Taken to the Cleaners…

Whenever I get a reference question that causes me to pull an old volume of the Old Gold and Black from the shelf, I know I’ll find something interesting or funny to write about.  Today I was looking up a sports score from 1942 (as an aside, it was not a good season for Terrier football that year, as evidenced by the lead sentence “Coach Petoskey’s victory-starved Terriers will make their fourth bid for their first gridiron triumph of the season…”) when I came across an amusing article complaining about something.

Yeah, I know, students complaining about something at the college in the page of the student newspaper.  That never happens.

In this case, they were complaining about the laundry service on campus.  Yes, laundry service.

I quote from the article:

“Seeking to secure campus opinion on some subject of current interest, the Old Gold and Black sent out a writer to interview a representative number of boarding students on the following question: “What is your opinion of the present laundry system?”

“The current laundry system is a drastic change from that of last year in which more than one laundry was represented in the halls by students. This year the entire business has been centralized and placed under the management of one student, with full .and obstructed rights to all laundry and dry-cleaning business collected in the halls.”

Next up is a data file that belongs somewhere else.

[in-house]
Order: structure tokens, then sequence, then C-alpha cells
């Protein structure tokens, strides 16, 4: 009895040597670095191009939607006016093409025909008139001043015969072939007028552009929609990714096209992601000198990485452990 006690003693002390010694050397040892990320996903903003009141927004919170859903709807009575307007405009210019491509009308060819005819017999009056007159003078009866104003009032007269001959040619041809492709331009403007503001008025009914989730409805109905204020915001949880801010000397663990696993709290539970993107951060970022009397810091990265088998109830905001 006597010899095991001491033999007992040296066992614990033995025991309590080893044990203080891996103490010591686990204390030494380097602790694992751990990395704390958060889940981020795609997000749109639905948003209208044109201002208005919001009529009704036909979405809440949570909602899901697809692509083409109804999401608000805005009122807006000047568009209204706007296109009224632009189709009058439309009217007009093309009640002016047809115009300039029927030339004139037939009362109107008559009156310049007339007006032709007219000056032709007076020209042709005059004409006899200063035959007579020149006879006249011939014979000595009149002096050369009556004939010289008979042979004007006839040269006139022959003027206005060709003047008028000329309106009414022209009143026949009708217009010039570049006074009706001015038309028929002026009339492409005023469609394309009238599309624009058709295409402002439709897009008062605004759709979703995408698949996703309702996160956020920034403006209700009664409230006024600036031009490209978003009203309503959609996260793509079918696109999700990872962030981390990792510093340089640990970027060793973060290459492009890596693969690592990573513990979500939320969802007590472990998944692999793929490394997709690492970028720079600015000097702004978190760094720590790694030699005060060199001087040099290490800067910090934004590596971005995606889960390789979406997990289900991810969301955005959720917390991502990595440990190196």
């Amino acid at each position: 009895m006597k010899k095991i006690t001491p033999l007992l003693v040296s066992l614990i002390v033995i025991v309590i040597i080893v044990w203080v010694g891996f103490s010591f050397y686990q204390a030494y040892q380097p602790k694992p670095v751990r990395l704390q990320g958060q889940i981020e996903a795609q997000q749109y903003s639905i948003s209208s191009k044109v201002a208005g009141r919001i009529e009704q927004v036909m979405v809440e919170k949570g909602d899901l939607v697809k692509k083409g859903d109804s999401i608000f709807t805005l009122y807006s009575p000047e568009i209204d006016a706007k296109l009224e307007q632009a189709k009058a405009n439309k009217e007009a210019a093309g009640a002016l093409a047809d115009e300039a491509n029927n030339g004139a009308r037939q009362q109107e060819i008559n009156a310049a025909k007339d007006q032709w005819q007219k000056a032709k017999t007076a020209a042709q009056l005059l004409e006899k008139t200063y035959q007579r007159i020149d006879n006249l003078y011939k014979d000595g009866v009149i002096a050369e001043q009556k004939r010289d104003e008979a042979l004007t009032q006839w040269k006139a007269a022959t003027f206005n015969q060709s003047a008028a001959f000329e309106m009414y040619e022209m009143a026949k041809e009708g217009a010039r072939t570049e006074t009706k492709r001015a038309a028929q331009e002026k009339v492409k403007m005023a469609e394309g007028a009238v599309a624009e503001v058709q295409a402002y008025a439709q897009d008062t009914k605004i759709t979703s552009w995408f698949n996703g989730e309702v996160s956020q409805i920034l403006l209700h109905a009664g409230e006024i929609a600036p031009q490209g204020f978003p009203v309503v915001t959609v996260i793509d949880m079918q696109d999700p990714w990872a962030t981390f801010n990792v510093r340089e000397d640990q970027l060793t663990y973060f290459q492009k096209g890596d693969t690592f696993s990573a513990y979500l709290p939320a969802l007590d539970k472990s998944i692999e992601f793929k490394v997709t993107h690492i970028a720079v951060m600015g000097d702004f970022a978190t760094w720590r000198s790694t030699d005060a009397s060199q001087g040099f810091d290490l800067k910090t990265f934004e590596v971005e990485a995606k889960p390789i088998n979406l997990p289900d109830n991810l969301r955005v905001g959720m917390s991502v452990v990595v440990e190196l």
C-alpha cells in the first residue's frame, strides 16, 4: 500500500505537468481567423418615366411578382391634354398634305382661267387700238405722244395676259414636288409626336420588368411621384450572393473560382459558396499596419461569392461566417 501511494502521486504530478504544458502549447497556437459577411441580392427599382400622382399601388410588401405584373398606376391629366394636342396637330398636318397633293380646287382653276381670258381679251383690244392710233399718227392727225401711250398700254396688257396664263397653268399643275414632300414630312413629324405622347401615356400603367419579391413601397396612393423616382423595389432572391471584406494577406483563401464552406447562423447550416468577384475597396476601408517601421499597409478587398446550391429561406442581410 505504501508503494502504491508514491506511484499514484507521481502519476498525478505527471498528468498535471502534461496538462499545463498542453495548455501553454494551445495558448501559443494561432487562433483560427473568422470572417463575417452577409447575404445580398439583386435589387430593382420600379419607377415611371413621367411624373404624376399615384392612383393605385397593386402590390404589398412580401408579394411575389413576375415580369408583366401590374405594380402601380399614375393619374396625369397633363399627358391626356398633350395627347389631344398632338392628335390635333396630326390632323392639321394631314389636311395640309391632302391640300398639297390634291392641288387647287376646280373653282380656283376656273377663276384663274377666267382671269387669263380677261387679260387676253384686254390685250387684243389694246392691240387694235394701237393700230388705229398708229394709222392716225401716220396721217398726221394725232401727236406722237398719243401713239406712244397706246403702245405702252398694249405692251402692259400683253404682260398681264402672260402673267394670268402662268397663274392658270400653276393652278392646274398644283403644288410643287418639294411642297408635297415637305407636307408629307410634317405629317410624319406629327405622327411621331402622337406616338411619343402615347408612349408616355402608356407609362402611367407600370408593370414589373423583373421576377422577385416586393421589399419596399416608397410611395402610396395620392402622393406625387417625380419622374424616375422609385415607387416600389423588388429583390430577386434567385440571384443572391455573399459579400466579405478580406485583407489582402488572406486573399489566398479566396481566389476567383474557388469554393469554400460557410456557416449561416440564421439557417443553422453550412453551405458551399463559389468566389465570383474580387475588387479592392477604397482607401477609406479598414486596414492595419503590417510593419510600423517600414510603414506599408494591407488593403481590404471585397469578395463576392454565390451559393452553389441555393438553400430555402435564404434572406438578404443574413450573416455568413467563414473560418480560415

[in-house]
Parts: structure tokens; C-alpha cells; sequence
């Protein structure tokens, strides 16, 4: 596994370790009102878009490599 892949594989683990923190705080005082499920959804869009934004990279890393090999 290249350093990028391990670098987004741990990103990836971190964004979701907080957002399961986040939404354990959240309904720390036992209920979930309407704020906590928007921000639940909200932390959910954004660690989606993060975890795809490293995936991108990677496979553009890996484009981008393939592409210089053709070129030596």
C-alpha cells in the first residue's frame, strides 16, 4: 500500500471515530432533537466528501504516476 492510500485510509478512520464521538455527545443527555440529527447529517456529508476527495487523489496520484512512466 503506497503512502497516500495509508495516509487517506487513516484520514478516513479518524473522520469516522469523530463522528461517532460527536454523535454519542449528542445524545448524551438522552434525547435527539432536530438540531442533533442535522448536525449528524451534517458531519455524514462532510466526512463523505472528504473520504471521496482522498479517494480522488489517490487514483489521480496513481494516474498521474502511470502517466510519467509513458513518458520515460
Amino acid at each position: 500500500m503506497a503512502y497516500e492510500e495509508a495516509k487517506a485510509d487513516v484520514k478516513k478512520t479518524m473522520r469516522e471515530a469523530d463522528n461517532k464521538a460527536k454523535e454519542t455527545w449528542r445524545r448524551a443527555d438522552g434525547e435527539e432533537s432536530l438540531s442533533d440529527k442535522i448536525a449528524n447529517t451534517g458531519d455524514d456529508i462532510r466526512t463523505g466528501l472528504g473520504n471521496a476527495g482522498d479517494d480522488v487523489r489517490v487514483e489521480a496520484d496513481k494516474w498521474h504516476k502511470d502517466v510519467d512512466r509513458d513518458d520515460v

Of the students polled, 76% were opposed, 19% were indifferent, and 5% were in favor.  Opposition centered on the creation of a monopoly for one service, and some suggested this had actually reduced the quality of service.  Some students said that it was “a one day service last year and a one week service this year.”  Others thought the service was no different or even better.  Some of those who supported the change thought that the lack of transportation around the city (this was the first year of World War II) made consolidating the service understandable.

What do we make of this?  First, remember, this is the 1940s and I’m guessing a lot of people had to send their clothes out to be laundered.  The campus dorms would not have had washing machines.  Also, people didn’t have closets full of clothes at this point, so being without a large chunk of your wardrobe for several days could be a bigger problem than you might think.  And finally, and maybe most importantly: students don’t like change.

By Phillip Stone

I've been the archivist of Wofford College and the South Carolina United Methodist since 1999. I'll be sharing college, Methodist, and local history, documents, photographs, and other interesting stories on this blog, which I've been keeping since December 2007.